Dave Treat recently learned a question that he says will drive the rest of his life: “Am I a disciple worth reproducing?”
He started asking this question while at New Water Ministry, a new training center in Dadeville, AL that teaches Christians to make disciples who make more disciples and eventually multiply house churches.
“I went with the feeling that a lot of what I knew about discipleship was incomplete or downright wrong and was ready to have my assumptions and practices challenged. I was not disappointed,” said Treat, director of missional communities at Asbury United Methodist Church, Madison, AL.
After his time at New Water Ministry, Treat said he let go of a lot of theory “in favor of the reality of changed lives.”
That’s what Curtis Sergeant said he hopes New Water Ministry does—take Christians from a mindset of “we’re a Christian nation, we already know how to do all this stuff” to a lifestyle of active disciple-making.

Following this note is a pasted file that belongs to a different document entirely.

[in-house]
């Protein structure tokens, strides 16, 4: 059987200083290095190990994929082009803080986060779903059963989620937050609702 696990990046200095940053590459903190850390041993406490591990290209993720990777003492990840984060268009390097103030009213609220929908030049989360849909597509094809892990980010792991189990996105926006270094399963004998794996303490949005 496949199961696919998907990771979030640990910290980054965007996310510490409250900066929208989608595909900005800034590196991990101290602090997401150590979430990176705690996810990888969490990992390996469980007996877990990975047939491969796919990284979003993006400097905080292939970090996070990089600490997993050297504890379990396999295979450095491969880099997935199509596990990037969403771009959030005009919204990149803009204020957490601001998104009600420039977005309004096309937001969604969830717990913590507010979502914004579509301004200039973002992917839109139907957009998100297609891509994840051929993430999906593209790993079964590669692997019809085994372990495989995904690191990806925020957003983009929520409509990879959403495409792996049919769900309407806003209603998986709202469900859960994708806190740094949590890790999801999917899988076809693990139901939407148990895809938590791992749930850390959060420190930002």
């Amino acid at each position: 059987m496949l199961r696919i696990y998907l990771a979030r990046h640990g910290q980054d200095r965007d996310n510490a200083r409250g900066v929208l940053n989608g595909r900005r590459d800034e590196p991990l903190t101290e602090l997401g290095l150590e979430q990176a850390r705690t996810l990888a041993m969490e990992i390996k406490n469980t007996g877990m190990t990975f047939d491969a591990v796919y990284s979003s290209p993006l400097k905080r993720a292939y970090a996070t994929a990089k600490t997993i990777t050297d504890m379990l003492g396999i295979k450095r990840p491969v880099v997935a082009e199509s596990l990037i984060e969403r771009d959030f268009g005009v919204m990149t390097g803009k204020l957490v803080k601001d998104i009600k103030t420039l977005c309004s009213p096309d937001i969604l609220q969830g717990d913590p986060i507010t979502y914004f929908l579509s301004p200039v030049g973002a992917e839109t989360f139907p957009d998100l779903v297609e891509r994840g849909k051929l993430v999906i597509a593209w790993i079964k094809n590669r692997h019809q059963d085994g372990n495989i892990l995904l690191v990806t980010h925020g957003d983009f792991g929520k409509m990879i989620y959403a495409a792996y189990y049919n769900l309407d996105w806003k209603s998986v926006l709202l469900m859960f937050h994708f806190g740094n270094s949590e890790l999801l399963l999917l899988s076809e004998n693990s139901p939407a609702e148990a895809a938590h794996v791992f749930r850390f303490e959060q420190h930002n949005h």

The command to “make disciples” demands obedience from all Christ followers, but “if you look around, you don’t see a lot of multiplying disciple makers,” says Sergeant—a former International Mission Board (IMB) representative who founded New Water Ministry. “We want to equip people to be fruitful disciples for the Kingdom.”
So far, the numbers show that this is happening.
(Adapted from Dadeville training center teaches Christians to become multiplying disciple makers by Grace Thornton (Jan 2, 2014). http://www.theAlabamaBaptist.org/print-edition-article-detail.php?id_art=30184)